Sales of light vehicles totaled 16.5 million at an annual rate in October, down from a 17.1 million pace in September (see chart). Though the pace of sales slowed in October, it remains within the 16 to 18 million-unit range that we have seen for much of the past two decades. Unit vehicle sales fell significantly below the range as the 2008–9 recession began, hitting a low of just 9.0 million in February 2009. Sales began a slow recovery and returned to the 16 to 18 million range in March 2014 and have remained there for 68 consecutive months (see chart).
As of October 2019, light-truck sales totaled 12.2 million at an annual rate while cars managed just 4.4 million, the lowest total since the 1960s. That puts the light-truck share at 73.7 percent, completely dominating the car share of 26.3 percent. The rising share of light trucks continues a trend in place since 2013 (see chart). In February 2013, the split between cars and light trucks (SUVs and pick-up trucks) was about even, with both segments selling about 7.76 million at an annual rate.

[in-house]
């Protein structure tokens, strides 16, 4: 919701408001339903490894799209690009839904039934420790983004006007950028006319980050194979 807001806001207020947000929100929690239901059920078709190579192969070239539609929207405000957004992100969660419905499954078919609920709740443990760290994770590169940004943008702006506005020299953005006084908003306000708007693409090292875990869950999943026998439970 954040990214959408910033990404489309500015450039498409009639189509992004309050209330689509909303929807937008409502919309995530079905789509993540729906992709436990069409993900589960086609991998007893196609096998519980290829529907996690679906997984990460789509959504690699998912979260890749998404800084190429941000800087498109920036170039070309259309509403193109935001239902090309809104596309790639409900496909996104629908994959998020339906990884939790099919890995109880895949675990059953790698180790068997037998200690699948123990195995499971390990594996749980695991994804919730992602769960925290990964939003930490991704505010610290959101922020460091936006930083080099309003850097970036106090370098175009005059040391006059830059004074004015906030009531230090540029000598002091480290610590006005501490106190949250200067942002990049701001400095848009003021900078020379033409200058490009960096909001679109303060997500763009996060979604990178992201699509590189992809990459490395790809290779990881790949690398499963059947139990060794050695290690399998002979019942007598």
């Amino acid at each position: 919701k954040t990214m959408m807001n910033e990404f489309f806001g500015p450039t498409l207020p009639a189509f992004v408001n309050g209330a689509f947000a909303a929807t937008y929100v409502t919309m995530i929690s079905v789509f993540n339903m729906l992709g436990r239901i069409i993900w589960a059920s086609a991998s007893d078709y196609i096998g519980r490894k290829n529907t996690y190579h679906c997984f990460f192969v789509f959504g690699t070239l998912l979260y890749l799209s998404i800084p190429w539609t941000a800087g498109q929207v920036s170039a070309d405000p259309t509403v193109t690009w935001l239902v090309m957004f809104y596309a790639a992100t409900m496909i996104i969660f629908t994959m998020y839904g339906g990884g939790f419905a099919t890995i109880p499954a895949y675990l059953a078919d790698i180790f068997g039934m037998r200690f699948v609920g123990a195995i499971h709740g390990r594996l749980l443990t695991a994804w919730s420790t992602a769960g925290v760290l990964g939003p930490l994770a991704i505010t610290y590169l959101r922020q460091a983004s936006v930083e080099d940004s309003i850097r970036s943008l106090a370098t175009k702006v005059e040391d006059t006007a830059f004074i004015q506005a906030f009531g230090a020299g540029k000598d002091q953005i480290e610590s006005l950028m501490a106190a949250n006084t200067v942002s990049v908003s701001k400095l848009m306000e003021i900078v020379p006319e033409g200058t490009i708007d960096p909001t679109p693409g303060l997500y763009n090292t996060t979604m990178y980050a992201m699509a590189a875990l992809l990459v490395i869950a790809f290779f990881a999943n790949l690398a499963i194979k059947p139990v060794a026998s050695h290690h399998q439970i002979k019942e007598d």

Recent data on third quarter gross domestic product suggest the economy continues to expand but at a somewhat slower pace. The moderate pace of job creation in the October jobs report and continued low levels of initial claims provide some reassurance that the labor market remains solid. The solid labor market should support future gains in income and spending and provide a foundation for continued economic expansion. However, the slower pace of growth may leave the economy more vulnerable to erratic policies and elevated uncertainty.